Lyme Regis at Dusk

One could see how Louisa Musgrove in Persuasion got concussed after a fall from the upper level!

Twilight Walk at Lyme – Part 3

I’m back from New Zealand. Hubby and I spent a week touring the geothermal areas of the North Island – more for me to post about down the track!

Today I’ll return to our twilight walk at Lyme Regis. We visit the Cobb – Lyme’s old sea wall. The harbour area was quiet at dusk, but there were plenty of fishing boats moored.

Lyme Regis at Dusk

This fisherman was rowing home to have supper, I think.

Lyme Regis at Dusk

On one side of the wall was a shingle beach.

Lyme Regis at Dusk

The interplay between the light and the clouds was just breathtaking.

Lyme Regis at Dusk

It was a wonderful reward for being out in the cold.

Twilight Walk at Lyme – Part 2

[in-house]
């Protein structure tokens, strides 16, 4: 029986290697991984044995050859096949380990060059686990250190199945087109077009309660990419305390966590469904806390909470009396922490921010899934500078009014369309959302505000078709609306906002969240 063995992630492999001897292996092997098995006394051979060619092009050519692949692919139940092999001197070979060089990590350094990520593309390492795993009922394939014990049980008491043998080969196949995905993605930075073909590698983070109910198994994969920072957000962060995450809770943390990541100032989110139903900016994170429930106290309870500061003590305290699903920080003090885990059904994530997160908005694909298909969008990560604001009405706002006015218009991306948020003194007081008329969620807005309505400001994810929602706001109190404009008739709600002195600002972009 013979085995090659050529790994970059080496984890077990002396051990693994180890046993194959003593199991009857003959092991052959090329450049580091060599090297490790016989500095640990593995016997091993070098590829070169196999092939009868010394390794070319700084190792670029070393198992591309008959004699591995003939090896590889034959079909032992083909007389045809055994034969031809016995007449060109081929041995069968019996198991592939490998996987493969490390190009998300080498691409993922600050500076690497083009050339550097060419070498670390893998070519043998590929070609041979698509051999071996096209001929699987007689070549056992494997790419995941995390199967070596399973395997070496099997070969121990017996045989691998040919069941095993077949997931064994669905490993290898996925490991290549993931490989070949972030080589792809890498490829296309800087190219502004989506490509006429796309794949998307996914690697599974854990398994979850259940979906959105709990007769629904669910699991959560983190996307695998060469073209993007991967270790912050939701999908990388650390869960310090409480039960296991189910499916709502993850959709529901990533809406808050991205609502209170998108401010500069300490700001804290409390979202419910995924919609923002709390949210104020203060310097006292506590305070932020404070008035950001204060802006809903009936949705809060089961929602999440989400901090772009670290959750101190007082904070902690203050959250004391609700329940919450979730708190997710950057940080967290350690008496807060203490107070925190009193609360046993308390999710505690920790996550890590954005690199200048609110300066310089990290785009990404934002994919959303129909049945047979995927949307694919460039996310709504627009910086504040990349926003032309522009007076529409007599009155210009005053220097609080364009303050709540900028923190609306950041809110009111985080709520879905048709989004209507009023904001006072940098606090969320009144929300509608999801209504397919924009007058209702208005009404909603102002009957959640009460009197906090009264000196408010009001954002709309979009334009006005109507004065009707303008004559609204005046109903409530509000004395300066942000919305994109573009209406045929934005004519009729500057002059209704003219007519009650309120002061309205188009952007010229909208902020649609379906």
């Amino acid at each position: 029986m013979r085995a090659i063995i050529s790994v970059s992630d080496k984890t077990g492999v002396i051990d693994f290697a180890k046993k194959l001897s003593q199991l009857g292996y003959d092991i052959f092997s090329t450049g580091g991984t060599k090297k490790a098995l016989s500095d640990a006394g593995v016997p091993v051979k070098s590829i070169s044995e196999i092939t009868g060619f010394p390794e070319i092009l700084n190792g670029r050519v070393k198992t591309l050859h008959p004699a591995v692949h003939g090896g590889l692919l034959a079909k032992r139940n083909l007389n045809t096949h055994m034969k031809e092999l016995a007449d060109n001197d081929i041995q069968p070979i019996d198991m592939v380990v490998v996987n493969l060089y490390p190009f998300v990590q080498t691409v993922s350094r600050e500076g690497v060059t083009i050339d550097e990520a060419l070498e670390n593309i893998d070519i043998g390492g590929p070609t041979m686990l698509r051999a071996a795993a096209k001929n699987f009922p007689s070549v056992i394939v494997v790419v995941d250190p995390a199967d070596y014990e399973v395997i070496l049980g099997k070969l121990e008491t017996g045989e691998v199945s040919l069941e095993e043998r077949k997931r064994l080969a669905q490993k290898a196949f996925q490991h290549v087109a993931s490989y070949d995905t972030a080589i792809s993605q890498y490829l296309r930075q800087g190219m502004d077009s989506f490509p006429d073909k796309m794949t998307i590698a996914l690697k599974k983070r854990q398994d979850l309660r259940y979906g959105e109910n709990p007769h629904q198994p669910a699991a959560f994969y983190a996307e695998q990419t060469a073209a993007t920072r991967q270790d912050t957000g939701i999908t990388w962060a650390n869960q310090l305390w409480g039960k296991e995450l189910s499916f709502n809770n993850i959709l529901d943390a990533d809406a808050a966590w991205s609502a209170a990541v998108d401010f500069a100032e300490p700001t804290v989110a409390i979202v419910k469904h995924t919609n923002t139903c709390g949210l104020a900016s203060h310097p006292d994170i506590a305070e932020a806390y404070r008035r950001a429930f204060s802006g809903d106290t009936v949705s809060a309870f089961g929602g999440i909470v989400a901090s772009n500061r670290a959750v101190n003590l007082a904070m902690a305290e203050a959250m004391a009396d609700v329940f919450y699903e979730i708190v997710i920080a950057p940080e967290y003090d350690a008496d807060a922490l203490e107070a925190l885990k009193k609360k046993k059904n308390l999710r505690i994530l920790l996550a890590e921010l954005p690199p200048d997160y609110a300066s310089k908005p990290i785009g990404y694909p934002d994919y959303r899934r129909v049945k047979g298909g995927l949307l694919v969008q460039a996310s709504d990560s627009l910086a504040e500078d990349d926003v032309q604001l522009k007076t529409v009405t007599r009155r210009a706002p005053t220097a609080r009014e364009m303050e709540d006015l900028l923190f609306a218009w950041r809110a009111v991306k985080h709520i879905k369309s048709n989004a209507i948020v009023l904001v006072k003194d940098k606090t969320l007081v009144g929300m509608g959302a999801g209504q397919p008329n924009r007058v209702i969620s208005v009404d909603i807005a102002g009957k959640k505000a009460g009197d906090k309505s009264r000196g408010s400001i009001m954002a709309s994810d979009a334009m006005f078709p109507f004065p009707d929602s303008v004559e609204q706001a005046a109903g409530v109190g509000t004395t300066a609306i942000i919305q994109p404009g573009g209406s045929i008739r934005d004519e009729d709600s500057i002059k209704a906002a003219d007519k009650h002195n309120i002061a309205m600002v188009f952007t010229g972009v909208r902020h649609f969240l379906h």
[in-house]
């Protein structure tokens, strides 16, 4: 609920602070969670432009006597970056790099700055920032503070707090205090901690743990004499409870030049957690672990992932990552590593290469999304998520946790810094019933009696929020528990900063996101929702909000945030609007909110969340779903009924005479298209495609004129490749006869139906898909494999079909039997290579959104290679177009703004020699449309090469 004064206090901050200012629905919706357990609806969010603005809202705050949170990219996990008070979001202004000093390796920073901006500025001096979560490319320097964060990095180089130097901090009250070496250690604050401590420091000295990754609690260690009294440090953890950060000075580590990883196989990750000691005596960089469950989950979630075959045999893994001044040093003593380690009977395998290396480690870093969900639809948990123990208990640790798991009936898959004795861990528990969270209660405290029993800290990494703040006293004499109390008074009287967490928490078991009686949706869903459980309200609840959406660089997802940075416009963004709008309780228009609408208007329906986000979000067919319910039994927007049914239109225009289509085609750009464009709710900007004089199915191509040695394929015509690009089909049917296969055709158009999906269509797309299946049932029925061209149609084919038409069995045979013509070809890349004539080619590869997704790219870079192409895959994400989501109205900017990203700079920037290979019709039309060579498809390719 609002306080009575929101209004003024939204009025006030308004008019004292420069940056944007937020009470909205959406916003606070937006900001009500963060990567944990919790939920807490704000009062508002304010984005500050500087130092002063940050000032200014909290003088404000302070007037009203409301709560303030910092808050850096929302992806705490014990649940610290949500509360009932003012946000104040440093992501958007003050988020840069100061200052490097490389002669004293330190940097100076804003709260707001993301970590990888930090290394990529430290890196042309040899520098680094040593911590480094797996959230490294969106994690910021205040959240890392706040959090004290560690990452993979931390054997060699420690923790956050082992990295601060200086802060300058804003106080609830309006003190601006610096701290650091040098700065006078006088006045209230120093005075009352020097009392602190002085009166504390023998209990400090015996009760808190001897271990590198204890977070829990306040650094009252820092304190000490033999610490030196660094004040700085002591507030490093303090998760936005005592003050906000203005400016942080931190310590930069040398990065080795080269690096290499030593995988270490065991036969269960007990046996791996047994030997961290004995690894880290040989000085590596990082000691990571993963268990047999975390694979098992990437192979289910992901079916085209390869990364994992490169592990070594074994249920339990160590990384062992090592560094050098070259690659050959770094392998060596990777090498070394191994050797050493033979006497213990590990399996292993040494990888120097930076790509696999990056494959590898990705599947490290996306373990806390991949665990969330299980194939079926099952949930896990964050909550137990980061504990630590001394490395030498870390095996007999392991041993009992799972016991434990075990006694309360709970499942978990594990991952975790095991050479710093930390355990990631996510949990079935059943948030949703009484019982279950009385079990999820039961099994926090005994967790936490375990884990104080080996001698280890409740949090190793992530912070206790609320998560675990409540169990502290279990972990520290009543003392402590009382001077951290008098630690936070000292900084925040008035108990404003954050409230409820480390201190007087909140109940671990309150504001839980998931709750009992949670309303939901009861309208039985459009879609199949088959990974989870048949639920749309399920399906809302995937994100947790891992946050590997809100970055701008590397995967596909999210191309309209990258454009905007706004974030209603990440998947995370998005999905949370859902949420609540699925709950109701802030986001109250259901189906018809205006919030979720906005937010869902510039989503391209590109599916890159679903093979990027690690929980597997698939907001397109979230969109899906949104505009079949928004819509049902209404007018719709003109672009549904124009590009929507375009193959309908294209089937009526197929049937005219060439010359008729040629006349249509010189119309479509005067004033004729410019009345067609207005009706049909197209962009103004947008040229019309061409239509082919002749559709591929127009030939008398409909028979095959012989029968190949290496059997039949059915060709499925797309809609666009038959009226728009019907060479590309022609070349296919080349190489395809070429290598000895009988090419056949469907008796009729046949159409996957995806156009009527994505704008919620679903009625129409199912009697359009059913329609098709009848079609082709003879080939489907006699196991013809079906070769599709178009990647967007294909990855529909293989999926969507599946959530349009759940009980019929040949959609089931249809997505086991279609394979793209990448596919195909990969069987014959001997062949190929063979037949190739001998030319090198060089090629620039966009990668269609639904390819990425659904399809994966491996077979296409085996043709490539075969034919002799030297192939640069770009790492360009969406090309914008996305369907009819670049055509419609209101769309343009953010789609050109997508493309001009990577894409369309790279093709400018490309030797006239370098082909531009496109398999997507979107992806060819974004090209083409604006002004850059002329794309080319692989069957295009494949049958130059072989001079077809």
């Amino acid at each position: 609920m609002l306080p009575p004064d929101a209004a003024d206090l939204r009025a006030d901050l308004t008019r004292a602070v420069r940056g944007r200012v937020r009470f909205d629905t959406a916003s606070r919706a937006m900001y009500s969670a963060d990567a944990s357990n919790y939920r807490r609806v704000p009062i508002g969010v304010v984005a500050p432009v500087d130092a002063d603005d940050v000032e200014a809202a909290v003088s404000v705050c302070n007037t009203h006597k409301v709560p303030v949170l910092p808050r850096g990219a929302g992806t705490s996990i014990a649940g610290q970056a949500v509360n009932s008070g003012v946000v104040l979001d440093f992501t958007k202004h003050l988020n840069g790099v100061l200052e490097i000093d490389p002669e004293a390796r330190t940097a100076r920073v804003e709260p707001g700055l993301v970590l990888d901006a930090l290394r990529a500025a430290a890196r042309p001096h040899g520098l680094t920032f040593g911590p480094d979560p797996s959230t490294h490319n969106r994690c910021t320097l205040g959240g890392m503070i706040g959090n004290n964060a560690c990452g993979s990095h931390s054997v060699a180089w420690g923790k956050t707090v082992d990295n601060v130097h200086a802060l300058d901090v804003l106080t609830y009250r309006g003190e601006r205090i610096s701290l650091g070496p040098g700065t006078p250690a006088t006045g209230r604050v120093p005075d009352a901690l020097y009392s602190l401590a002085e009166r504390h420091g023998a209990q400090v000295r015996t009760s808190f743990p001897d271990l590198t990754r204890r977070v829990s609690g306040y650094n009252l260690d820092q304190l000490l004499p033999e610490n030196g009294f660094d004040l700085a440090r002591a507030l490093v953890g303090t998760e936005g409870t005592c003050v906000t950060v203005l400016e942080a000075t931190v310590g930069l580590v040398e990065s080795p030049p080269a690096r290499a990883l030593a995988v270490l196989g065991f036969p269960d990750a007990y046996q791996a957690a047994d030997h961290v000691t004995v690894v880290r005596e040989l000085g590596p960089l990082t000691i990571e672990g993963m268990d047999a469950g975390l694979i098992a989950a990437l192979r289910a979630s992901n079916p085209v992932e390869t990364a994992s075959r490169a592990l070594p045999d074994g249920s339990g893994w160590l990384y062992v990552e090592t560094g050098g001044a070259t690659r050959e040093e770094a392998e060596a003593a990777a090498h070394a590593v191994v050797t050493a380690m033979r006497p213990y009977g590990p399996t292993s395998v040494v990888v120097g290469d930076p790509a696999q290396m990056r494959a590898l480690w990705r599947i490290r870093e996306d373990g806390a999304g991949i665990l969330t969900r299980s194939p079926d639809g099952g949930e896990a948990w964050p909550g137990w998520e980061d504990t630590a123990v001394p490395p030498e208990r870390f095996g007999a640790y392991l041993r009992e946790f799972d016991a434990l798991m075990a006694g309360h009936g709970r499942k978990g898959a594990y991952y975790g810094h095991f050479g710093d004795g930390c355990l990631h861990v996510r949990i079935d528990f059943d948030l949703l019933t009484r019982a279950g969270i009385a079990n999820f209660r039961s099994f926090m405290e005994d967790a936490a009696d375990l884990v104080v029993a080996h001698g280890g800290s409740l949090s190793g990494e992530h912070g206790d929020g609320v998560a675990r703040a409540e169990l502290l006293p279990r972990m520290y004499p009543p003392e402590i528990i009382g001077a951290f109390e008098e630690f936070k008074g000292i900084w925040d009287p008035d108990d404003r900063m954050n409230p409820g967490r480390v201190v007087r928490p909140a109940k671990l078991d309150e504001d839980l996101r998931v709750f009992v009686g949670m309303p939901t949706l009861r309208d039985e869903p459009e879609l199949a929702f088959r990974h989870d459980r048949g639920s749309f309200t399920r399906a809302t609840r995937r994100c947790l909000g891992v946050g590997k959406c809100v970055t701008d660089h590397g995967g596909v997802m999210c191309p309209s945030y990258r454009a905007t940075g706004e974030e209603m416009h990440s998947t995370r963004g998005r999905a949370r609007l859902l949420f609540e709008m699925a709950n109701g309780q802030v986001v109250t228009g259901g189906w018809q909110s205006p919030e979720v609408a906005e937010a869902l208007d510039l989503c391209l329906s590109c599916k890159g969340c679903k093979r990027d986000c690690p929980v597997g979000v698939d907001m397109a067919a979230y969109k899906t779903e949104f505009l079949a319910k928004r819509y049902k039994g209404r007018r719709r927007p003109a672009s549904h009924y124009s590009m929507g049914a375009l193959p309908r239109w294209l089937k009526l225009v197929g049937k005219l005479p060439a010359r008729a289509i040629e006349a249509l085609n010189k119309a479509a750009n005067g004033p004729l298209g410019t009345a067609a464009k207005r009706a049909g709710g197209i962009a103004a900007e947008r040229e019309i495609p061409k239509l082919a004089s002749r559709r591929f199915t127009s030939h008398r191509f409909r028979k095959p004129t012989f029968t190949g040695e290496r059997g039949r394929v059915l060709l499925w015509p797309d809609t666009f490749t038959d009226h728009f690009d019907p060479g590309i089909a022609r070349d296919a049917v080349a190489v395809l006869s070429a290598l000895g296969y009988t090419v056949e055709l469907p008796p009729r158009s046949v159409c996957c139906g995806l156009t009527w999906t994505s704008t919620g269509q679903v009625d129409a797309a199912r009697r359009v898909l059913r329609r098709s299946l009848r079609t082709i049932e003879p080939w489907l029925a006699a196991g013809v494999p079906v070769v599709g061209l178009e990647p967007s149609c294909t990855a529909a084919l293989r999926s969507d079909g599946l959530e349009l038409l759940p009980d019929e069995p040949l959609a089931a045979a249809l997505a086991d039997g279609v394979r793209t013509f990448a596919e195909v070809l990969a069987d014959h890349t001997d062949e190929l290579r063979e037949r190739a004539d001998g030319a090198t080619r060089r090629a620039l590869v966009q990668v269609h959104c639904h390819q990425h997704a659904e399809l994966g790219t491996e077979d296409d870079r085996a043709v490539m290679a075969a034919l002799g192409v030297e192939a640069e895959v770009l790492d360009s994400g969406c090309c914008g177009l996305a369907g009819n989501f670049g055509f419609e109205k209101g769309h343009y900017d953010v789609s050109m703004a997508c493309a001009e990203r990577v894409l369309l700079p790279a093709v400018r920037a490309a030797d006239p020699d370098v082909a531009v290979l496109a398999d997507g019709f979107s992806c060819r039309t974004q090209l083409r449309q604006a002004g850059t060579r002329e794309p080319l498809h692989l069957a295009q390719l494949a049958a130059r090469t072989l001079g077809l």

Night was falling fast, but I had to get one last walk in, to the Cobb – the old harbour area.

Lyme Regis at Dusk

To get there, we walked right along the beach from town.

Lyme Regis at Dusk

There were some pretty terraces along the way. This one was decorated with fossil ammonites, one of the more common species to be found in Lyme.

Lyme Regis at Dusk

Even the lamp posts were sculptured like ammonites. I guess fossil hunting is major tourist attraction in these parts.

Lyme Regis at Dusk

Soon we had a clear view of the old sea walls of the Cobb. Jane Austen used it well in her novel Persuasion – it is the place the main characters visited and the scene of a dreadful accident.

Lyme Regis at Dusk